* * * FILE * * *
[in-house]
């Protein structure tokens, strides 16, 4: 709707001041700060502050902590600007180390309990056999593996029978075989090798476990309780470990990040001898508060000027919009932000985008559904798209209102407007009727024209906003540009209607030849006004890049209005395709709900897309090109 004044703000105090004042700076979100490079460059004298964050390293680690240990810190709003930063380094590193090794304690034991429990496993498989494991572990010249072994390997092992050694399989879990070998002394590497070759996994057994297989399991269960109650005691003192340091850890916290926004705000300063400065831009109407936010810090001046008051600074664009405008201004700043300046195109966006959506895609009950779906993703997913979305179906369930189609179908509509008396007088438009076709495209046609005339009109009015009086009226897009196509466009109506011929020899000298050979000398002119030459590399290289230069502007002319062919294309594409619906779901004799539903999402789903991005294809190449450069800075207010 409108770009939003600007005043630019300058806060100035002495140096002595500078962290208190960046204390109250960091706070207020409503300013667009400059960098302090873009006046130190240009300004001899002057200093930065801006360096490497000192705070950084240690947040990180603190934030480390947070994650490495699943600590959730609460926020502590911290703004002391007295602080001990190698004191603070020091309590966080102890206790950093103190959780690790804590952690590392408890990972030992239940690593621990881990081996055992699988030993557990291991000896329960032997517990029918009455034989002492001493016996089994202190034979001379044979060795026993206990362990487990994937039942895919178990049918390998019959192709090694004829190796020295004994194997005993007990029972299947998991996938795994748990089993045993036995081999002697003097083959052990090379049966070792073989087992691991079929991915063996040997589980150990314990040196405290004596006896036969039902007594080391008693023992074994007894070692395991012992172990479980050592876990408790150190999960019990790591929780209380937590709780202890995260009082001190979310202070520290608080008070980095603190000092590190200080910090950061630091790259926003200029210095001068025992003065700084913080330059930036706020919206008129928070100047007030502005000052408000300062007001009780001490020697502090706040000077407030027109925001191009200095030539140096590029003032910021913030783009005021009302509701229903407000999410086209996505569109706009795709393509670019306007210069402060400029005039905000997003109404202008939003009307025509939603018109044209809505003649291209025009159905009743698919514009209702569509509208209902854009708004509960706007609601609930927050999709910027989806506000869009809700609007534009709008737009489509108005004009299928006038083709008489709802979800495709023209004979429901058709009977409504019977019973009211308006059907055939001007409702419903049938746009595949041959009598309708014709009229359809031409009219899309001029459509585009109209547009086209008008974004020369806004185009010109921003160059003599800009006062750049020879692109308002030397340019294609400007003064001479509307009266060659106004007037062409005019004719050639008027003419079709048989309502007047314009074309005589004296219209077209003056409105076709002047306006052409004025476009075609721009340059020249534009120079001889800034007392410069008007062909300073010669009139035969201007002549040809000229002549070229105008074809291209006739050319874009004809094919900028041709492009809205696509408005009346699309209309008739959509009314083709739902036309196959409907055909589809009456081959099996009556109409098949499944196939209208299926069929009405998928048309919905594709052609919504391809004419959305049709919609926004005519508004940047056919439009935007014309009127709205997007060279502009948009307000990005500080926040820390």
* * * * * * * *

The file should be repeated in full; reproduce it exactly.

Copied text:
[in-house]
């Protein structure tokens, strides 16, 4: 709707001041700060502050902590600007180390309990056999593996029978075989090798476990309780470990990040001898508060000027919009932000985008559904798209209102407007009727024209906003540009209607030849006004890049209005395709709900897309090109 004044703000105090004042700076979100490079460059004298964050390293680690240990810190709003930063380094590193090794304690034991429990496993498989494991572990010249072994390997092992050694399989879990070998002394590497070759996994057994297989399991269960109650005691003192340091850890916290926004705000300063400065831009109407936010810090001046008051600074664009405008201004700043300046195109966006959506895609009950779906993703997913979305179906369930189609179908509509008396007088438009076709495209046609005339009109009015009086009226897009196509466009109506011929020899000298050979000398002119030459590399290289230069502007002319062919294309594409619906779901004799539903999402789903991005294809190449450069800075207010 409108770009939003600007005043630019300058806060100035002495140096002595500078962290208190960046204390109250960091706070207020409503300013667009400059960098302090873009006046130190240009300004001899002057200093930065801006360096490497000192705070950084240690947040990180603190934030480390947070994650490495699943600590959730609460926020502590911290703004002391007295602080001990190698004191603070020091309590966080102890206790950093103190959780690790804590952690590392408890990972030992239940690593621990881990081996055992699988030993557990291991000896329960032997517990029918009455034989002492001493016996089994202190034979001379044979060795026993206990362990487990994937039942895919178990049918390998019959192709090694004829190796020295004994194997005993007990029972299947998991996938795994748990089993045993036995081999002697003097083959052990090379049966070792073989087992691991079929991915063996040997589980150990314990040196405290004596006896036969039902007594080391008693023992074994007894070692395991012992172990479980050592876990408790150190999960019990790591929780209380937590709780202890995260009082001190979310202070520290608080008070980095603190000092590190200080910090950061630091790259926003200029210095001068025992003065700084913080330059930036706020919206008129928070100047007030502005000052408000300062007001009780001490020697502090706040000077407030027109925001191009200095030539140096590029003032910021913030783009005021009302509701229903407000999410086209996505569109706009795709393509670019306007210069402060400029005039905000997003109404202008939003009307025509939603018109044209809505003649291209025009159905009743698919514009209702569509509208209902854009708004509960706007609601609930927050999709910027989806506000869009809700609007534009709008737009489509108005004009299928006038083709008489709802979800495709023209004979429901058709009977409504019977019973009211308006059907055939001007409702419903049938746009595949041959009598309708014709009229359809031409009219899309001029459509585009109209547009086209008008974004020369806004185009010109921003160059003599800009006062750049020879692109308002030397340019294609400007003064001479509307009266060659106004007037062409005019004719050639008027003419079709048989309502007047314009074309005589004296219209077209003056409105076709002047306006052409004025476009075609721009340059020249534009120079001889800034007392410069008007062909300073010669009139035969201007002549040809000229002549070229105008074809291209006739050319874009004809094919900028041709492009809205696509408005009346699309209309008739959509009314083709739902036309196959409907055909589809009456081959099996009556109409098949499944196939209208299926069929009405998928048309919905594709052609919504391809004419959305049709919609926004005519508004940047056919439009935007014309009127709205997007060279502009948009307000990005500080926040820390």